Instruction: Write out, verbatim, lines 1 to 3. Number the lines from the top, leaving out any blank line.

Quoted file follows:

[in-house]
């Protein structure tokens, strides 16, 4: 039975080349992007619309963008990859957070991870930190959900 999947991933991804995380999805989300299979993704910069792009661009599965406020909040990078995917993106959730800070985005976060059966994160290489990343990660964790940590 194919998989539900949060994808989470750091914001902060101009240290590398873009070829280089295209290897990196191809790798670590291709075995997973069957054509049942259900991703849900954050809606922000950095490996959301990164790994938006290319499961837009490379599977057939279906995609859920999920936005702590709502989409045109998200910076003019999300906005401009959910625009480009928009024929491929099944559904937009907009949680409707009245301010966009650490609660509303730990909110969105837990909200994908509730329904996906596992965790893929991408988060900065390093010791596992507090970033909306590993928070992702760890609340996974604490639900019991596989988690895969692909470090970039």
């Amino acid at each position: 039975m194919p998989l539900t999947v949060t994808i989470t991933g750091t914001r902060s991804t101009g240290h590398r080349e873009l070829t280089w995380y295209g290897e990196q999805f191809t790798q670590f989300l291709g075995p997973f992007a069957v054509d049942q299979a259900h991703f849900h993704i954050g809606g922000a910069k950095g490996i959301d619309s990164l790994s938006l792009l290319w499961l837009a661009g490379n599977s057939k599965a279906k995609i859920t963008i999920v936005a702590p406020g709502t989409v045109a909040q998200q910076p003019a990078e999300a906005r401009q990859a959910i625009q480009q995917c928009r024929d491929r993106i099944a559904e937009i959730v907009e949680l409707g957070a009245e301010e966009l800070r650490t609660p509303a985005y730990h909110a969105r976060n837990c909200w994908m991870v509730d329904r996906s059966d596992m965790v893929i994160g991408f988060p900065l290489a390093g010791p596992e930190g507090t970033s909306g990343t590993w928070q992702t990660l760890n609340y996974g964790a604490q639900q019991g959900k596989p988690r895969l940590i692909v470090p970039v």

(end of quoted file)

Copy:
[in-house]
């Protein structure tokens, strides 16, 4: 039975080349992007619309963008990859957070991870930190959900 999947991933991804995380999805989300299979993704910069792009661009599965406020909040990078995917993106959730800070985005976060059966994160290489990343990660964790940590 194919998989539900949060994808989470750091914001902060101009240290590398873009070829280089295209290897990196191809790798670590291709075995997973069957054509049942259900991703849900954050809606922000950095490996959301990164790994938006290319499961837009490379599977057939279906995609859920999920936005702590709502989409045109998200910076003019999300906005401009959910625009480009928009024929491929099944559904937009907009949680409707009245301010966009650490609660509303730990909110969105837990909200994908509730329904996906596992965790893929991408988060900065390093010791596992507090970033909306590993928070992702760890609340996974604490639900019991596989988690895969692909470090970039």
């Amino acid at each position: 039975m194919p998989l539900t999947v949060t994808i989470t991933g750091t914001r902060s991804t101009g240290h590398r080349e873009l070829t280089w995380y295209g290897e990196q999805f191809t790798q670590f989300l291709g075995p997973f992007a069957v054509d049942q299979a259900h991703f849900h993704i954050g809606g922000a910069k950095g490996i959301d619309s990164l790994s938006l792009l290319w499961l837009a661009g490379n599977s057939k599965a279906k995609i859920t963008i999920v936005a702590p406020g709502t989409v045109a909040q998200q910076p003019a990078e999300a906005r401009q990859a959910i625009q480009q995917c928009r024929d491929r993106i099944a559904e937009i959730v907009e949680l409707g957070a009245e301010e966009l800070r650490t609660p509303a985005y730990h909110a969105r976060n837990c909200w994908m991870v509730d329904r996906s059966d596992m965790v893929i994160g991408f988060p900065l290489a390093g010791p596992e930190g507090t970033s909306g990343t590993w928070q992702t990660l760890n609340y996974g964790a604490q639900q019991g959900k596989p988690r895969l940590i692909v470090p970039v």